Interdisciplinary skills reign at competition for business concepts

Ashley Chan, Director of Web and Multimedia


A chance to showcase business concepts and venture ideas is exactly what over a dozen teams took advantage of this year at ideaLabs, an annual business idea competition presented by the Northeast Ohio Entrepreneurial Education Consortium.

For the on-campus ideaLabs competition, CWRU teams submit business concepts that are reviewed by a panel of judges for prizes of over $1000. Due to growing interests to explore non-profit and social-good enterprises, ideaLabs added emphasis to social entrepreneurship this year with a specific prize dedicated to it.

An increasing number of students across campus come to CWRU LaunchNet for advice on developing ideas for public service, public health, social welfare and educational and environmental causes. Entrepreneurship challenges like ideaLabs help benefit the campus by focusing on activities that are already happening on campus, whether in labs or classrooms. Students are exposed to outlets for their creativity through competitions, where they can also learn about what peers are doing and gather feedback from judging panels.

The monetary prizes help develop their ideas as funds for materials and other supplies that they may not be able to pay for on their own. Prizes and recognition further help individuals or teams when seeking potential donors and investors.

According to Eugene Sasso, competition host and program manager of CWRU LaunchNet, the entries belonging to the winners were advanced and excellent, containing very sophisticated ideas.

Despite ideaLabs being a competition for submitting business ideas, the majority of CWRU students who competed held majors in various engineering fields. However, the competition received entries across campus representing arts and sciences, business, engineering and health sciences.

“We are also very happy to see the multidisciplinary nature of several of the entries,” said Sasso.

Sasso believes this collaboration bodes well for the success of the individual groups and indicates a growing depth and breadth of the campus entrepreneurial ecosystem. There was a range of ideas among competition winners, from a financial-technology company to a couple of health-based devices and an app.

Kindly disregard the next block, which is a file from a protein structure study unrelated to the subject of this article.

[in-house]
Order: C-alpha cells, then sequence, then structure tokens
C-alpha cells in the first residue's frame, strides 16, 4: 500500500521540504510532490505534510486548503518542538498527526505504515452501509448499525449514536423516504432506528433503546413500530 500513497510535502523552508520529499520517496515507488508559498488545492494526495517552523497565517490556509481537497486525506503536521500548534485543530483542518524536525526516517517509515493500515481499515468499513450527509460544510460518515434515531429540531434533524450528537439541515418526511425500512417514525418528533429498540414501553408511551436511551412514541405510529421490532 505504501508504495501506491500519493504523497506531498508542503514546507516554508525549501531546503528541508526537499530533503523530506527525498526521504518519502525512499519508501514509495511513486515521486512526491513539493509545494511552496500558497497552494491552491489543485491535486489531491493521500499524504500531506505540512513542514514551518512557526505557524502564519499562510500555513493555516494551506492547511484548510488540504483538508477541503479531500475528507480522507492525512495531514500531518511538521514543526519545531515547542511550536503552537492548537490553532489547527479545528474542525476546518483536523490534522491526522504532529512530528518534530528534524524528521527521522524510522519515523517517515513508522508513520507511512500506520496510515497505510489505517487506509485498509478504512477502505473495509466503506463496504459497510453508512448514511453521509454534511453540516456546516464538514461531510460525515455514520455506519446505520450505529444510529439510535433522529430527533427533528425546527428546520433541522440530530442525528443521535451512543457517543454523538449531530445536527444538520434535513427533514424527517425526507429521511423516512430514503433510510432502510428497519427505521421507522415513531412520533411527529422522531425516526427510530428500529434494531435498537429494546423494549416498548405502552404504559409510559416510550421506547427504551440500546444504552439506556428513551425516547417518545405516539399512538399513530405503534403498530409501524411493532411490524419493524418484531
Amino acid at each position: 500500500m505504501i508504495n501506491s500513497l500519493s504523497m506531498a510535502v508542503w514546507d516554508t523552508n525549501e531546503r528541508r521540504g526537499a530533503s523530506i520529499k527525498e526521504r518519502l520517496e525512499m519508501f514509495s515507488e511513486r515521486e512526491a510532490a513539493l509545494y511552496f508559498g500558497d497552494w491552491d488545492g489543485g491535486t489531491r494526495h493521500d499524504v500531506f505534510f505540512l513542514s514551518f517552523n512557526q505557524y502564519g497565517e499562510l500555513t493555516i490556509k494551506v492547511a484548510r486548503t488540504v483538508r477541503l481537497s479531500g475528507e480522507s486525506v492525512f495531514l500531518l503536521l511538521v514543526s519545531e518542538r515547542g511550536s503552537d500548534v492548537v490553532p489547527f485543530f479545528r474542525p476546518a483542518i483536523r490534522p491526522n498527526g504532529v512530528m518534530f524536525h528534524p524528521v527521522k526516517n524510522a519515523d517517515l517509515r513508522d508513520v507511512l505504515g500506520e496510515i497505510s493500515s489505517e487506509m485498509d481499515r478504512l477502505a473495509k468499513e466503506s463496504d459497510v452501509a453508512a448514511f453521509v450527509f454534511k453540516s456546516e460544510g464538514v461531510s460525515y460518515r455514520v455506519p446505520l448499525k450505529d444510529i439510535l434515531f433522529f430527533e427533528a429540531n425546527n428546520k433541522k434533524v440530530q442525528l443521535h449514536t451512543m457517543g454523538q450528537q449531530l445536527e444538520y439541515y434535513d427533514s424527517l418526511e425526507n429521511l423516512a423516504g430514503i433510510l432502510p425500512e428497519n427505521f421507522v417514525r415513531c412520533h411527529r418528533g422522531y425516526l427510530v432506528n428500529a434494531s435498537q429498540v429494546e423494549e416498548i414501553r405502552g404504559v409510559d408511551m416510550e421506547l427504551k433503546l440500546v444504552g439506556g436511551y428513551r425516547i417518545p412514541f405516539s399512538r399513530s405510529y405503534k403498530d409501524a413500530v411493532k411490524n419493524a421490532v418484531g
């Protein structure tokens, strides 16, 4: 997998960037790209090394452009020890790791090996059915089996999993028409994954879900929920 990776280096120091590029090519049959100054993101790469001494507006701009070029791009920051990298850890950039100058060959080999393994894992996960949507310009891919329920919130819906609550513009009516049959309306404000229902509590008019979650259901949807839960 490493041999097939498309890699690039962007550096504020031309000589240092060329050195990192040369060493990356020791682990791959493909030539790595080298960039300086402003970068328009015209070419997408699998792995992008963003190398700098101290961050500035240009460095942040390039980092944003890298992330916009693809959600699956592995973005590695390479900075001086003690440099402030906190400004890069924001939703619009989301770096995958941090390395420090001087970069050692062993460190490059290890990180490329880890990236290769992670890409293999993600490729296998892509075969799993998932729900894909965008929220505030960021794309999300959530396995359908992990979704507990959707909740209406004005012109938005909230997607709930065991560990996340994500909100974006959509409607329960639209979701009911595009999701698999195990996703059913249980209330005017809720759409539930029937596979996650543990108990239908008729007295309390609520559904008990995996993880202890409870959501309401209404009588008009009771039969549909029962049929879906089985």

The winning team, Wealth Efficiency Solutions (WES)’s core idea, research and preparation demonstrated both creativity and rigor. WES identified a need and created a plan to address it. The idea attempts to improve the pains of waiting in lines to pay to a further degree than what other payment options have done. However, the team did not pursue this idea immediately. The team spent much time brainstorming and researching before coming up with WES as their second idea. Matt Beem, fourth-year student studying chemical engineering and Mark Wang, second-year student studying computer science plan to bring merchants on board to use their products in the next few months.

“We have always had confidence in our team, but the feeling of winning a competition is definitely nice,” said Beem. “Getting chosen to win gives evidence that other people have belief in your idea. Being able to compete and have success among the great talent at Case is always humbling.”

The second place went to fourth-year students Fiona Liu and Lauren Walters. After receiving their $300 award, they are looking forward to eventually form partnerships to bring their product, 3-Tape to a larger market.

Additional reporting by Celia Wan, News Editor.